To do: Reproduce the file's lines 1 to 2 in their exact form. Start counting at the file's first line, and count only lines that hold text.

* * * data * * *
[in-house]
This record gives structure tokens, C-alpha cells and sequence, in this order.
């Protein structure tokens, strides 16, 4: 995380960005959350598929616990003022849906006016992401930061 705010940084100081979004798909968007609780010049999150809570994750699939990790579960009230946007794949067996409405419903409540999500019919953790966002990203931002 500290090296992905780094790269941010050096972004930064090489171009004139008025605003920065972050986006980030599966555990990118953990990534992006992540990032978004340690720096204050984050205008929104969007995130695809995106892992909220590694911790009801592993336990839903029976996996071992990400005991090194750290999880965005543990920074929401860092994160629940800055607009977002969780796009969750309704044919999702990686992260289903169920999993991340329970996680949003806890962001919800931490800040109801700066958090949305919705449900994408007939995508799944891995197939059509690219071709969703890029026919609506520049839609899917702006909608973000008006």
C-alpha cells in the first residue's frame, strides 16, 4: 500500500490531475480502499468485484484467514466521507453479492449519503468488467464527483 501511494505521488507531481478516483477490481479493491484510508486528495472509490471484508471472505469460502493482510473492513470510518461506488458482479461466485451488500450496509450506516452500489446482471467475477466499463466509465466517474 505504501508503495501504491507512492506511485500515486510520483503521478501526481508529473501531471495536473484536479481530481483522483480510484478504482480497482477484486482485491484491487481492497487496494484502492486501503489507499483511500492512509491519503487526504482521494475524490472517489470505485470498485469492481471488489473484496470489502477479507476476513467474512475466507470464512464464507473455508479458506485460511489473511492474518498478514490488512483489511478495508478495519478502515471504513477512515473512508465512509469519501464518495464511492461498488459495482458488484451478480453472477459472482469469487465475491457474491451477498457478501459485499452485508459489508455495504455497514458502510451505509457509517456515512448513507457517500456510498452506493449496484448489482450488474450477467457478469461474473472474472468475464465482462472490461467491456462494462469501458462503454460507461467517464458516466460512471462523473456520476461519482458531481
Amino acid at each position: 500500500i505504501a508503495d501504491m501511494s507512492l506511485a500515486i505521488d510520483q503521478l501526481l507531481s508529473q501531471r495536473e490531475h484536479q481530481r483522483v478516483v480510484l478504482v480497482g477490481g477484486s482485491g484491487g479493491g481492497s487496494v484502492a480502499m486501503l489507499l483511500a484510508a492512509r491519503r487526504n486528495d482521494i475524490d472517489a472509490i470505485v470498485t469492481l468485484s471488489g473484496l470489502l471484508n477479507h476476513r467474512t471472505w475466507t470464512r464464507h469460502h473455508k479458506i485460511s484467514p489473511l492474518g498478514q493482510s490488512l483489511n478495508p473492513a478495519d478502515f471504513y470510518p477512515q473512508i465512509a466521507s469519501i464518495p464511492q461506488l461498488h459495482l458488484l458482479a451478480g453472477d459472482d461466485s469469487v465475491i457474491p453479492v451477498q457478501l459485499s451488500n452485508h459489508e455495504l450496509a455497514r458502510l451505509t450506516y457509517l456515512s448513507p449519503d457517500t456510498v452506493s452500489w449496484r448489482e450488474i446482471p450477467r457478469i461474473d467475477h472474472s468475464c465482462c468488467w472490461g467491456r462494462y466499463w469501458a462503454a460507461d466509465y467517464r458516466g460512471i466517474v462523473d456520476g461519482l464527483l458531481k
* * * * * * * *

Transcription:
[in-house]
This record gives structure tokens, C-alpha cells and sequence, in this order.